Adrichom's Influential Maps of Jerusalem and the Holy Land
"Theatrum Terrae Sanctae et Biblicarum Historiarum cum Tabulis Geographicis aere Expressis", Adrichom, Christian van
Subject: Holy Land, Atlases
Period: 1600 (circa)
Color: Black & White
10.1 x 14.6 inches
25.7 x 37.1 cm
This atlas and history of the Holy Land is Adrichom's most important and famous work. Born in Delft, Christian Kruik van Adrichem, or Christianus Crucius Adrichomius, was a Catholic priest and theologian. Adrichom worked for thirty years on his three-part history of the Holy Land, and only succeeded in publishing the first part, Urbis Hierosolyma Depicta, during his lifetime. The remaining two parts were published posthumously by Georg Braun in 1590, with subsequent editions in 1593, 1600, 1613, 1628, and 1682. The Theatrum Terrae Sanctae contained 12 maps and plans: one of the Holy Land, nine of territories of the Tribes of Israel, one of the Exodus, and a town plan of Jerusalem. In this example, all of the maps are present, however only the western half of the Holy Land map is present.
Kenneth Nebenzahl considers Adrichom's plan of Jerusalem "the most dramatic and important of the sixteenth century." Again, Adrichom used a myriad of sources to develop his plan, including Bernhard von Breitenbach's woodcut panorama of the city, Sebastian Munster's view, the texts of pilgrims Burchard of Mt. Sion and William Wey, and the Bible and Josephus. The plan is oriented to the north with the camps of the historic city's invaders just outside the city walls, and the ancient City of David and Mt. Sion in the south. There are over 250 key locations identified and numbered, which are more fully described in Adrichom's text. One of the most important contributions of the plan is Adrichom's identification of the locations of fourteen sites of the Stations of the Cross, which are still accepted today. Adrichom's plan of Jerusalem remained the definitive layout of the city until archaeological discoveries during the nineteenth century.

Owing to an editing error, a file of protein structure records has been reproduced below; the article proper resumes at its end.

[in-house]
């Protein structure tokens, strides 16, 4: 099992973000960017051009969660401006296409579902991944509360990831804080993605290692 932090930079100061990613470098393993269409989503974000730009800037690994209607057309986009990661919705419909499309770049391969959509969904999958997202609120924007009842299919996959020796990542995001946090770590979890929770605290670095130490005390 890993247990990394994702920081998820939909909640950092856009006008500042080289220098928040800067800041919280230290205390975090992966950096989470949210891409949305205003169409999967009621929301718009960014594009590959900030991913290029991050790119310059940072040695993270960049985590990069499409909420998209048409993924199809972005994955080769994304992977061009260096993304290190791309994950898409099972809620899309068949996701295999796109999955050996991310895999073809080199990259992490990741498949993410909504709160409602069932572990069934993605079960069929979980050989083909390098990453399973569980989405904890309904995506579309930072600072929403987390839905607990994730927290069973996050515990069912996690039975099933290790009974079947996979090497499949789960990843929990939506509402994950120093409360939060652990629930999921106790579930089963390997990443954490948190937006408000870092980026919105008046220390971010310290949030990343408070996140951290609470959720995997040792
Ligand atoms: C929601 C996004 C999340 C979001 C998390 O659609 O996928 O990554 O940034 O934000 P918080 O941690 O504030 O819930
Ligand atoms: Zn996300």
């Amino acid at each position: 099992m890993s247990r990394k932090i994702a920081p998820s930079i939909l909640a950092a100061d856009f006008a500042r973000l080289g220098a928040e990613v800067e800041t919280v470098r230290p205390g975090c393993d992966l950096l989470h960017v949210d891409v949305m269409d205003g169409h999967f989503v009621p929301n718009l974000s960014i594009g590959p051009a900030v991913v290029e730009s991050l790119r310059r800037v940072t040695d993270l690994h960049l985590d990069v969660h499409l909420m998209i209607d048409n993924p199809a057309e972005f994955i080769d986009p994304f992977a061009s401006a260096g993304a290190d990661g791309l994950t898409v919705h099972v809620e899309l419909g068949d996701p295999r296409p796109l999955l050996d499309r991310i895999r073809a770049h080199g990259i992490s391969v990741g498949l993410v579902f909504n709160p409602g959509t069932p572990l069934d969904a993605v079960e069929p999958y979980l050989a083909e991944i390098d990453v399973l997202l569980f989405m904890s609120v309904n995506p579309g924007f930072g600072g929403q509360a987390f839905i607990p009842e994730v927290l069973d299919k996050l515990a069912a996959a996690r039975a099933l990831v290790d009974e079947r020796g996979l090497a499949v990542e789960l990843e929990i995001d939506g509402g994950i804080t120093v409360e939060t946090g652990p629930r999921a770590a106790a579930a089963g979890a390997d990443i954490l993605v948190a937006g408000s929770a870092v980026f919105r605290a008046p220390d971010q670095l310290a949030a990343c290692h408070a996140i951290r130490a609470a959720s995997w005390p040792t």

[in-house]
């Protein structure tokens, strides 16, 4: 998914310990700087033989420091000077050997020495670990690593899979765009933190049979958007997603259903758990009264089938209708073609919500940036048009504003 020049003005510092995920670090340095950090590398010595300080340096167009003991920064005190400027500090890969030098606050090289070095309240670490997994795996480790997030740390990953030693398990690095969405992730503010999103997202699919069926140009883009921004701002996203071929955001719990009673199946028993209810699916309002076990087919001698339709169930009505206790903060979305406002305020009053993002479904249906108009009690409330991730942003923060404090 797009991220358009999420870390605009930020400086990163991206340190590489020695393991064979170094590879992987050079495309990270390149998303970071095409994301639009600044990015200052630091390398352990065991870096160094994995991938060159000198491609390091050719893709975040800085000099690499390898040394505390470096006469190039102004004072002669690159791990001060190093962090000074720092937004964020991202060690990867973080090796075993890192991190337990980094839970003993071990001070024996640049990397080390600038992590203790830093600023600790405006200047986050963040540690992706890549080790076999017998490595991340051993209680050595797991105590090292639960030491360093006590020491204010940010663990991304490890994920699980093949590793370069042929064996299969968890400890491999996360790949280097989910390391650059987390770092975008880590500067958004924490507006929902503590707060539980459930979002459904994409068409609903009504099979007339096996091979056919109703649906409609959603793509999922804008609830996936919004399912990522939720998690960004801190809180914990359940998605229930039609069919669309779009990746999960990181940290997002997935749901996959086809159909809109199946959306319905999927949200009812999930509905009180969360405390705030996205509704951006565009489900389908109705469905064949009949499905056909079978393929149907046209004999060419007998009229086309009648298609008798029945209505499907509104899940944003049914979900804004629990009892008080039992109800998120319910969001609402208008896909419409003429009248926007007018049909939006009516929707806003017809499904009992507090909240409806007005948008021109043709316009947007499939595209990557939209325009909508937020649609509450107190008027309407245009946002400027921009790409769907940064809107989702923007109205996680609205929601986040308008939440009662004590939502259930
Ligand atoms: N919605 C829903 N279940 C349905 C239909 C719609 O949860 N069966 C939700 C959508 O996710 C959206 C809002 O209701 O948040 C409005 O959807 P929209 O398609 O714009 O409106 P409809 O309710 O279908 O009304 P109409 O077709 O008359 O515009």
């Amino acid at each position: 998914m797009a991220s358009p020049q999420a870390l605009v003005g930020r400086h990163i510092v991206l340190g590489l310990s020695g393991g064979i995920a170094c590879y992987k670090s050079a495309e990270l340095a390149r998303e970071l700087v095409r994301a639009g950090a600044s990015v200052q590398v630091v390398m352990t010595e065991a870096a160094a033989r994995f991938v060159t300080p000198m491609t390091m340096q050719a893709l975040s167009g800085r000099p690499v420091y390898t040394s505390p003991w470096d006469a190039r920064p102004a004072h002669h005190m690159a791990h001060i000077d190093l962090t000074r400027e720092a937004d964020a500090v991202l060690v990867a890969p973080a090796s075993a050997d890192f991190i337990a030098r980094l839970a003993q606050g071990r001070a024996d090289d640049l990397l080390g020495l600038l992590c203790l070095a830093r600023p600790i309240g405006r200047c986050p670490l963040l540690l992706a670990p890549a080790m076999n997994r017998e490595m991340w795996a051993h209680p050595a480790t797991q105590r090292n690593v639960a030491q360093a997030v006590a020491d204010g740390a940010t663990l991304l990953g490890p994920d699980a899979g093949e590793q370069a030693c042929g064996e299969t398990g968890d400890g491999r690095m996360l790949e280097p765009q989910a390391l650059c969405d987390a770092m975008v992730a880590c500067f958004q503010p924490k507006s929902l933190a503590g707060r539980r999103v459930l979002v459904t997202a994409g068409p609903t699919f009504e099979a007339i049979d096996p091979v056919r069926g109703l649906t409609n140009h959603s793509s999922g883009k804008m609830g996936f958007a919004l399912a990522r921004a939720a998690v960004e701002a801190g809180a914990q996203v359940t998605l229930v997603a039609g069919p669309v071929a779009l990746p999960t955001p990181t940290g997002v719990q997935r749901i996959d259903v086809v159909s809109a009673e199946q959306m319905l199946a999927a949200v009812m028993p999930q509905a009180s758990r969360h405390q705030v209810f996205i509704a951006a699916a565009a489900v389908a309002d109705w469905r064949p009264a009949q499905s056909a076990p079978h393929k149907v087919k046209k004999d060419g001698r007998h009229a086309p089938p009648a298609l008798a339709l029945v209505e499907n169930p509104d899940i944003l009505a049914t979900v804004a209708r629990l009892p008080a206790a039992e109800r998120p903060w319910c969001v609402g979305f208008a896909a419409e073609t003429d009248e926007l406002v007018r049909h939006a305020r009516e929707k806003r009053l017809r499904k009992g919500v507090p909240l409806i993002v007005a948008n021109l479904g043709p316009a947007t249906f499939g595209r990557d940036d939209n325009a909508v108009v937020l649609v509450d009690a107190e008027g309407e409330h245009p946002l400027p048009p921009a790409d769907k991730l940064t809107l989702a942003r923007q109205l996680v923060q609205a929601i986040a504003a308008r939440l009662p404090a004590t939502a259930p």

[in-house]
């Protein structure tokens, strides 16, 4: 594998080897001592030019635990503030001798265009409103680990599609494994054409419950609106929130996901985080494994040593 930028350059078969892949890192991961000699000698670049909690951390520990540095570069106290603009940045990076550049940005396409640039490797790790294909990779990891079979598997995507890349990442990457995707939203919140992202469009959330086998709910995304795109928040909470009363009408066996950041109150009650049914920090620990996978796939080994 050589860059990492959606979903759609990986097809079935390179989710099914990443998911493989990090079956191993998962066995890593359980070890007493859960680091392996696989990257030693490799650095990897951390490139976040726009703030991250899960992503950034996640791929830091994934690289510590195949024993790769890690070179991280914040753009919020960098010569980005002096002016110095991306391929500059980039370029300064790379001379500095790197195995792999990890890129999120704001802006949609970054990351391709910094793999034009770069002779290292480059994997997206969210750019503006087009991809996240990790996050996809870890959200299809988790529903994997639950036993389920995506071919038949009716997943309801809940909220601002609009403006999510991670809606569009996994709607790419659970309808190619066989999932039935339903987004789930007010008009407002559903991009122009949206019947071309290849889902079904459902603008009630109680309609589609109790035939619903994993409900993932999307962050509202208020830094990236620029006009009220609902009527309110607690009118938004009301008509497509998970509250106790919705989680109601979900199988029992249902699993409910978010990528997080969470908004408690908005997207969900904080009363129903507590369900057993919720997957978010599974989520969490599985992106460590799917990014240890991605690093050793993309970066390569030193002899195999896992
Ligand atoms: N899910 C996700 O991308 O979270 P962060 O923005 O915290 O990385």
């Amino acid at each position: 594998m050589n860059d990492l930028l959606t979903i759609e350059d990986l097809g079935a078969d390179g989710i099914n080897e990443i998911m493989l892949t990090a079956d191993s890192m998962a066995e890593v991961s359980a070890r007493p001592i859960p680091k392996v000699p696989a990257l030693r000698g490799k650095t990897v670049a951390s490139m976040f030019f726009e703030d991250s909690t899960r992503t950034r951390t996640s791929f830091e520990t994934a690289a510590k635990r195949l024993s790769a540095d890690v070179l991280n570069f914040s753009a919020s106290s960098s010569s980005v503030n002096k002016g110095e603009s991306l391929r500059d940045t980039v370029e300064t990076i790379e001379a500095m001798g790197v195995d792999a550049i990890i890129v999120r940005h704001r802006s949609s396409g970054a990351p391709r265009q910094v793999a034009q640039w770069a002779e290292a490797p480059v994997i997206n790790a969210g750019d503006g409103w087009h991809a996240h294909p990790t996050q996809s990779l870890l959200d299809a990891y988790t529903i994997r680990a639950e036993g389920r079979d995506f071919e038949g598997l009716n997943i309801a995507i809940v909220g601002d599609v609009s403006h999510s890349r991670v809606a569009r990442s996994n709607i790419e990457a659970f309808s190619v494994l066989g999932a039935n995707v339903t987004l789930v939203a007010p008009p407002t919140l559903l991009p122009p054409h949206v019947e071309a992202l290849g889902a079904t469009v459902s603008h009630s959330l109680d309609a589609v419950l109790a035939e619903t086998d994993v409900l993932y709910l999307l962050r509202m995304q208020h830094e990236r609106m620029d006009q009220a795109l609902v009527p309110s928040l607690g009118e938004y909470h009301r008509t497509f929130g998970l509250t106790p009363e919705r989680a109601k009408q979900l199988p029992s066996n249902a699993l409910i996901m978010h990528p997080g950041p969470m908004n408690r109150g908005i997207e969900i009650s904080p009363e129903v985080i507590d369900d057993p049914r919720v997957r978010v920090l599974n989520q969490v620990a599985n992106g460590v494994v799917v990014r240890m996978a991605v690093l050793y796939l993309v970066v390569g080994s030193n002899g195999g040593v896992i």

Adrichom's stunning map of the Holy Land, Situs Terrae Promissionis, was based on numerous sources, including Peter Laicksteen and Christian Sgrooten, Tilleman Stella, Jacob Ziegler, Sebastian Munster, Gerard Mercator, Buchard of Mt. Sion, and even Josephus, Jerome and Ptolemy. This map became immediately popular with leading cartographers such as Jan Jansson and Nicholas Visscher, who used it as the basis for their own maps of the Holy Land. North is oriented to the bottom left, and the map is divided into the tribes. The Kishon River erroneously connects the Sea of Galilee with the Mediterranean. The map is finely engraved with minute detail and depicts numerous biblical scenes including the Jonah and the Whale and several battle scenes. Sailing ships, sea monsters, Adrichom's coat of arms, and a compass rose complete the composition.
Small folio, 286 pp., 12 maps (with half a map missing), title page, preface and index. Hardbound in quarter leather with marbled paper boards.
References: Nebenzahl (Holy Land), pp. 90-91 & 94-97; Laor #7-18 & 934.
The maps are generally dark impressions with very light toning and a few spots. Several maps have short binding tears and minor misfolds. The map of the Tribe of Aser has a small hole, and the plan of Jerusalem has a few short fold separations. The text is lightly toned with occasional foxing, although the title page and first page of text are moderately toned. The spine is detached, but has been kept inside the book and could be easily reattached. The hinges are starting and the covers have large abrasions in the corners.